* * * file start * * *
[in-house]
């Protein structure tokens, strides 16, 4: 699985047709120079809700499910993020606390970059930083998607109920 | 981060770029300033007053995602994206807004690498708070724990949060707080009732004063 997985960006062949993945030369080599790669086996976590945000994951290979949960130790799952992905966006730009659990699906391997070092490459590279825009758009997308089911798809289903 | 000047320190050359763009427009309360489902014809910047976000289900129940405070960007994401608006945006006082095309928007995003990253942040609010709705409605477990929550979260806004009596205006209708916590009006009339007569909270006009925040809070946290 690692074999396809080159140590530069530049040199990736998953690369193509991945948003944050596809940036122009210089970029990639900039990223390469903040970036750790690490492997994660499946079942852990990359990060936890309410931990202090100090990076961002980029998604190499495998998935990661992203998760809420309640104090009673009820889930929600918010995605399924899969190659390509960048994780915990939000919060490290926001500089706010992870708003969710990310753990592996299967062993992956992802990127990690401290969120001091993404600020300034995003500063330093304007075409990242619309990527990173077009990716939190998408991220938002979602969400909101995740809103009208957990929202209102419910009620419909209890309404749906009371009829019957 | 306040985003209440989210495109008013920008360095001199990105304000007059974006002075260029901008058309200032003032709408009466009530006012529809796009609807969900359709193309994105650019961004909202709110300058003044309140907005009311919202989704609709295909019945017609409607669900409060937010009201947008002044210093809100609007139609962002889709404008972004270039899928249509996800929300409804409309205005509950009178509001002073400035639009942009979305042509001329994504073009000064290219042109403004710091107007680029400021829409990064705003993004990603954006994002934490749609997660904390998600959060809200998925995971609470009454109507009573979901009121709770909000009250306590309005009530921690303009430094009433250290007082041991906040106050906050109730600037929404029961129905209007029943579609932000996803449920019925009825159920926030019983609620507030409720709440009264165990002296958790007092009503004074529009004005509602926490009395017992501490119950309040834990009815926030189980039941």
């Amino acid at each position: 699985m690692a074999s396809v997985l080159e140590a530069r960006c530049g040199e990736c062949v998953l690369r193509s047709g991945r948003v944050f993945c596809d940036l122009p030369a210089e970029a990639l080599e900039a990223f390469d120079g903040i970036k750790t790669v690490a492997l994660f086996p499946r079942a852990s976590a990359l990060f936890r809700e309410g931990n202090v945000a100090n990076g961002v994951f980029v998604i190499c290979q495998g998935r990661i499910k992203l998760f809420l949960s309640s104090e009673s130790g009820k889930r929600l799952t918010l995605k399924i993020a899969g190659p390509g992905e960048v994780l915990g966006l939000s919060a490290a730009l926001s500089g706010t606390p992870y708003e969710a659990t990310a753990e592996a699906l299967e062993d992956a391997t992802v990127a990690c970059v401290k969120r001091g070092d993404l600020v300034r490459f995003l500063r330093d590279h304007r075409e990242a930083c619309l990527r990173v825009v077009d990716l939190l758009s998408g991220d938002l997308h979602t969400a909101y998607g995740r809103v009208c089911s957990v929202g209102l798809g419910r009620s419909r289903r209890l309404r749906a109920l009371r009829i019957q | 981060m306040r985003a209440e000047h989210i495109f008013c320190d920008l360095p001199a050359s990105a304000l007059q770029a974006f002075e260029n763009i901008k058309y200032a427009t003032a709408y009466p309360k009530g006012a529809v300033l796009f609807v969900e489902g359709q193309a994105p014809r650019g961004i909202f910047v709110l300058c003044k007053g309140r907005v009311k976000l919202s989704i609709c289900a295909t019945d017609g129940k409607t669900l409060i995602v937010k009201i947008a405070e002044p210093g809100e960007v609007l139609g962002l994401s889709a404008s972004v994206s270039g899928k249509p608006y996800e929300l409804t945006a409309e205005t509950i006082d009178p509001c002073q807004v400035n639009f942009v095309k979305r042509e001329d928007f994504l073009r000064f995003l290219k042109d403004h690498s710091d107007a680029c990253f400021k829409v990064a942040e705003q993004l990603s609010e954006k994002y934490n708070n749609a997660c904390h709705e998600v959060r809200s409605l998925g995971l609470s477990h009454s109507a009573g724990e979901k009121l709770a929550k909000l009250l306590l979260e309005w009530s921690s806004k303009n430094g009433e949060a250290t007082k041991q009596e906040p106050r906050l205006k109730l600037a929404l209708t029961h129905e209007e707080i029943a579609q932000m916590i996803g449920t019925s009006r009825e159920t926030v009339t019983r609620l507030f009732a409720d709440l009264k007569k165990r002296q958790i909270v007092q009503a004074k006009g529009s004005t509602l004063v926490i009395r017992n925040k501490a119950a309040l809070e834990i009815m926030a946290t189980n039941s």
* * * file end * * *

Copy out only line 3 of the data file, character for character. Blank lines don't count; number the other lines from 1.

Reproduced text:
């Amino acid at each position: 699985m690692a074999s396809v997985l080159e140590a530069r960006c530049g040199e990736c062949v998953l690369r193509s047709g991945r948003v944050f993945c596809d940036l122009p030369a210089e970029a990639l080599e900039a990223f390469d120079g903040i970036k750790t790669v690490a492997l994660f086996p499946r079942a852990s976590a990359l990060f936890r809700e309410g931990n202090v945000a100090n990076g961002v994951f980029v998604i190499c290979q495998g998935r990661i499910k992203l998760f809420l949960s309640s104090e009673s130790g009820k889930r929600l799952t918010l995605k399924i993020a899969g190659p390509g992905e960048v994780l915990g966006l939000s919060a490290a730009l926001s500089g706010t606390p992870y708003e969710a659990t990310a753990e592996a699906l299967e062993d992956a391997t992802v990127a990690c970059v401290k969120r001091g070092d993404l600020v300034r490459f995003l500063r330093d590279h304007r075409e990242a930083c619309l990527r990173v825009v077009d990716l939190l758009s998408g991220d938002l997308h979602t969400a909101y998607g995740r809103v009208c089911s957990v929202g209102l798809g419910r009620s419909r289903r209890l309404r749906a109920l009371r009829i019957q | 981060m306040r985003a209440e000047h989210i495109f008013c320190d920008l360095p001199a050359s990105a304000l007059q770029a974006f002075e260029n763009i901008k058309y200032a427009t003032a709408y009466p309360k009530g006012a529809v300033l796009f609807v969900e489902g359709q193309a994105p014809r650019g961004i909202f910047v709110l300058c003044k007053g309140r907005v009311k976000l919202s989704i609709c289900a295909t019945d017609g129940k409607t669900l409060i995602v937010k009201i947008a405070e002044p210093g809100e960007v609007l139609g962002l994401s889709a404008s972004v994206s270039g899928k249509p608006y996800e929300l409804t945006a409309e205005t509950i006082d009178p509001c002073q807004v400035n639009f942009v095309k979305r042509e001329d928007f994504l073009r000064f995003l290219k042109d403004h690498s710091d107007a680029c990253f400021k829409v990064a942040e705003q993004l990603s609010e954006k994002y934490n708070n749609a997660c904390h709705e998600v959060r809200s409605l998925g995971l609470s477990h009454s109507a009573g724990e979901k009121l709770a929550k909000l009250l306590l979260e309005w009530s921690s806004k303009n430094g009433e949060a250290t007082k041991q009596e906040p106050r906050l205006k109730l600037a929404l209708t029961h129905e209007e707080i029943a579609q932000m916590i996803g449920t019925s009006r009825e159920t926030v009339t019983r609620l507030f009732a409720d709440l009264k007569k165990r002296q958790i909270v007092q009503a004074k006009g529009s004005t509602l004063v926490i009395r017992n925040k501490a119950a309040l809070e834990i009815m926030a946290t189980n039941s």